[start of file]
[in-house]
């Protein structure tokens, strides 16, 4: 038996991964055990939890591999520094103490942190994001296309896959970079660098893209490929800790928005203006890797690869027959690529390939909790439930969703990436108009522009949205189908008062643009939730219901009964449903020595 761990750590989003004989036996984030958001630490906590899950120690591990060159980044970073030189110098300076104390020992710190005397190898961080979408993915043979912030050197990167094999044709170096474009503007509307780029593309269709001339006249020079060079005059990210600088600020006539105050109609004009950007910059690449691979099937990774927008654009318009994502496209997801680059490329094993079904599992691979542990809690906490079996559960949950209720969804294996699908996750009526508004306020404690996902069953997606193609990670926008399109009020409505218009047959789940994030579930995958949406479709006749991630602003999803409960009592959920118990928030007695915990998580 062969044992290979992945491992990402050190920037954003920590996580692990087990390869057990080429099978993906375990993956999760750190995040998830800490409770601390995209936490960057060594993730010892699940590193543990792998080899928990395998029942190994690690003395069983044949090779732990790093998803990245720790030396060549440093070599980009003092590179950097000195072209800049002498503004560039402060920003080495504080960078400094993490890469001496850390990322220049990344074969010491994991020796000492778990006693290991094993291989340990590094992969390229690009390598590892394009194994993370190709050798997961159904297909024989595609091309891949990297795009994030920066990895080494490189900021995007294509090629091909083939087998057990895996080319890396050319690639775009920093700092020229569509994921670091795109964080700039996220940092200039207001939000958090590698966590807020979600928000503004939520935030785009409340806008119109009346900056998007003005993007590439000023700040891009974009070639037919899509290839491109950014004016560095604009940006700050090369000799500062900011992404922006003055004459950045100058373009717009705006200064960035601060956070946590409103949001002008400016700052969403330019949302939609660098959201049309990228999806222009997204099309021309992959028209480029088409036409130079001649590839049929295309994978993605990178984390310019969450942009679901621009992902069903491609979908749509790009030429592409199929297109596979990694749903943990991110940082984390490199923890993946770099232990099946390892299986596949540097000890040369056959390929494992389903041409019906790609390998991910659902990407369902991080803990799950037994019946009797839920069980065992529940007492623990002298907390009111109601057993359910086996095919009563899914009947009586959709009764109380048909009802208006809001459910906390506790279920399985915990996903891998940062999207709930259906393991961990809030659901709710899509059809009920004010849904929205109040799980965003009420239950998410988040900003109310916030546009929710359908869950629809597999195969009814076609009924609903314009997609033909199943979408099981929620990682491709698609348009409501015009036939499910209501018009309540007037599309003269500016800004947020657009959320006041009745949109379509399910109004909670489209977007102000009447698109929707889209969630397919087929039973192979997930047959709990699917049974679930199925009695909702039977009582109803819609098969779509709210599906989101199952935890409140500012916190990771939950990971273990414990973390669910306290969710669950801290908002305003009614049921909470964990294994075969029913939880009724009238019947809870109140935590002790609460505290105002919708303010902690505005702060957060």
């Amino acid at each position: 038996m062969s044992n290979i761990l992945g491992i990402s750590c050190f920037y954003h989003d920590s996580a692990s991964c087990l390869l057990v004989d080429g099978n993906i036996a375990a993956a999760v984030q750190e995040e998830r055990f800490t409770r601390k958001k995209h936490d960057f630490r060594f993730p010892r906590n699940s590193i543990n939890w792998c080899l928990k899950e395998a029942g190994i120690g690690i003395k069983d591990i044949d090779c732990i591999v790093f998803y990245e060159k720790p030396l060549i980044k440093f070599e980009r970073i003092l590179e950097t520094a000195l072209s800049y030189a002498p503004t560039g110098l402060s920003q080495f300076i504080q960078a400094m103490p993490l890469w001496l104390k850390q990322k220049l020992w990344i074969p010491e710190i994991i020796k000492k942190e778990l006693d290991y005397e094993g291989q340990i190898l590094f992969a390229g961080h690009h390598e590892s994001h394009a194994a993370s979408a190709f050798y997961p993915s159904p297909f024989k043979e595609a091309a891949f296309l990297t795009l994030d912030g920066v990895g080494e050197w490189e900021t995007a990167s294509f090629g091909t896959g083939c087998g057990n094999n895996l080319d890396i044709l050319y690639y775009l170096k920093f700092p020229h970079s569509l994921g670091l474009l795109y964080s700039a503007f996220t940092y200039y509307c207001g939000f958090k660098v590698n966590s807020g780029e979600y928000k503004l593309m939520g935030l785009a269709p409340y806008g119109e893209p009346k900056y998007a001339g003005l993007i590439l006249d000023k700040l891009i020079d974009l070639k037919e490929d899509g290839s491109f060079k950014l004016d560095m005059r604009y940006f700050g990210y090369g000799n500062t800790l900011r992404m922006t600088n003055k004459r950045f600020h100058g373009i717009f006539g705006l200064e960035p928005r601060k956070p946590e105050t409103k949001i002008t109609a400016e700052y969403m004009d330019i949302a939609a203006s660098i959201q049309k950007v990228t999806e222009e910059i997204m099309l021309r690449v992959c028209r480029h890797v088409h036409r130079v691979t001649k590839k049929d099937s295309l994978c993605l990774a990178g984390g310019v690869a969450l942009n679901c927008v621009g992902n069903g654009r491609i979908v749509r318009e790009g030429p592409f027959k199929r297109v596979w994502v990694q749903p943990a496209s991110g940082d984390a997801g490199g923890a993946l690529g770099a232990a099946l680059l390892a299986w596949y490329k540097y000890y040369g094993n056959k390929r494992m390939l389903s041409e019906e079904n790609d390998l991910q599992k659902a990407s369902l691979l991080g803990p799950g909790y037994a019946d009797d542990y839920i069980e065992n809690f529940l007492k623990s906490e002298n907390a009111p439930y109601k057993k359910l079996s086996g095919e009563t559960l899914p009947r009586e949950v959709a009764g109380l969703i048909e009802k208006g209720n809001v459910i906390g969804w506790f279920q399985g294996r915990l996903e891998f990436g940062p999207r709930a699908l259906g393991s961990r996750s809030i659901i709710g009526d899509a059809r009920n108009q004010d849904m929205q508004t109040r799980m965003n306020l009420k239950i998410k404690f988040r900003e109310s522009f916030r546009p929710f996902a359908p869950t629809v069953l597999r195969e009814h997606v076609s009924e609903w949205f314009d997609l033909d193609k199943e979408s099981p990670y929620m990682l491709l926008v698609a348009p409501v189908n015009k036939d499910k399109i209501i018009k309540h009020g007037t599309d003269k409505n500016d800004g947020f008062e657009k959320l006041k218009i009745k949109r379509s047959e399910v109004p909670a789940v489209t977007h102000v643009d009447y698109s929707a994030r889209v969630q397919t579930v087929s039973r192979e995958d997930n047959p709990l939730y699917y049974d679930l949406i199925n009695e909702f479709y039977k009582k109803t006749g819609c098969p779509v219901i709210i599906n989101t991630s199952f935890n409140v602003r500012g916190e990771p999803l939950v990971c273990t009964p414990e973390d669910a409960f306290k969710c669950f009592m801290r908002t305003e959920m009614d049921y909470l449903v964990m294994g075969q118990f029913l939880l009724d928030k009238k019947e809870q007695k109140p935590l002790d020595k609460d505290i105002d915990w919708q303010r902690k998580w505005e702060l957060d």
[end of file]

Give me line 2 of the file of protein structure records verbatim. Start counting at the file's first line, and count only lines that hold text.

């Protein structure tokens, strides 16, 4: 038996991964055990939890591999520094103490942190994001296309896959970079660098893209490929800790928005203006890797690869027959690529390939909790439930969703990436108009522009949205189908008062643009939730219901009964449903020595 761990750590989003004989036996984030958001630490906590899950120690591990060159980044970073030189110098300076104390020992710190005397190898961080979408993915043979912030050197990167094999044709170096474009503007509307780029593309269709001339006249020079060079005059990210600088600020006539105050109609004009950007910059690449691979099937990774927008654009318009994502496209997801680059490329094993079904599992691979542990809690906490079996559960949950209720969804294996699908996750009526508004306020404690996902069953997606193609990670926008399109009020409505218009047959789940994030579930995958949406479709006749991630602003999803409960009592959920118990928030007695915990998580 062969044992290979992945491992990402050190920037954003920590996580692990087990390869057990080429099978993906375990993956999760750190995040998830800490409770601390995209936490960057060594993730010892699940590193543990792998080899928990395998029942190994690690003395069983044949090779732990790093998803990245720790030396060549440093070599980009003092590179950097000195072209800049002498503004560039402060920003080495504080960078400094993490890469001496850390990322220049990344074969010491994991020796000492778990006693290991094993291989340990590094992969390229690009390598590892394009194994993370190709050798997961159904297909024989595609091309891949990297795009994030920066990895080494490189900021995007294509090629091909083939087998057990895996080319890396050319690639775009920093700092020229569509994921670091795109964080700039996220940092200039207001939000958090590698966590807020979600928000503004939520935030785009409340806008119109009346900056998007003005993007590439000023700040891009974009070639037919899509290839491109950014004016560095604009940006700050090369000799500062900011992404922006003055004459950045100058373009717009705006200064960035601060956070946590409103949001002008400016700052969403330019949302939609660098959201049309990228999806222009997204099309021309992959028209480029088409036409130079001649590839049929295309994978993605990178984390310019969450942009679901621009992902069903491609979908749509790009030429592409199929297109596979990694749903943990991110940082984390490199923890993946770099232990099946390892299986596949540097000890040369056959390929494992389903041409019906790609390998991910659902990407369902991080803990799950037994019946009797839920069980065992529940007492623990002298907390009111109601057993359910086996095919009563899914009947009586959709009764109380048909009802208006809001459910906390506790279920399985915990996903891998940062999207709930259906393991961990809030659901709710899509059809009920004010849904929205109040799980965003009420239950998410988040900003109310916030546009929710359908869950629809597999195969009814076609009924609903314009997609033909199943979408099981929620990682491709698609348009409501015009036939499910209501018009309540007037599309003269500016800004947020657009959320006041009745949109379509399910109004909670489209977007102000009447698109929707889209969630397919087929039973192979997930047959709990699917049974679930199925009695909702039977009582109803819609098969779509709210599906989101199952935890409140500012916190990771939950990971273990414990973390669910306290969710669950801290908002305003009614049921909470964990294994075969029913939880009724009238019947809870109140935590002790609460505290105002919708303010902690505005702060957060």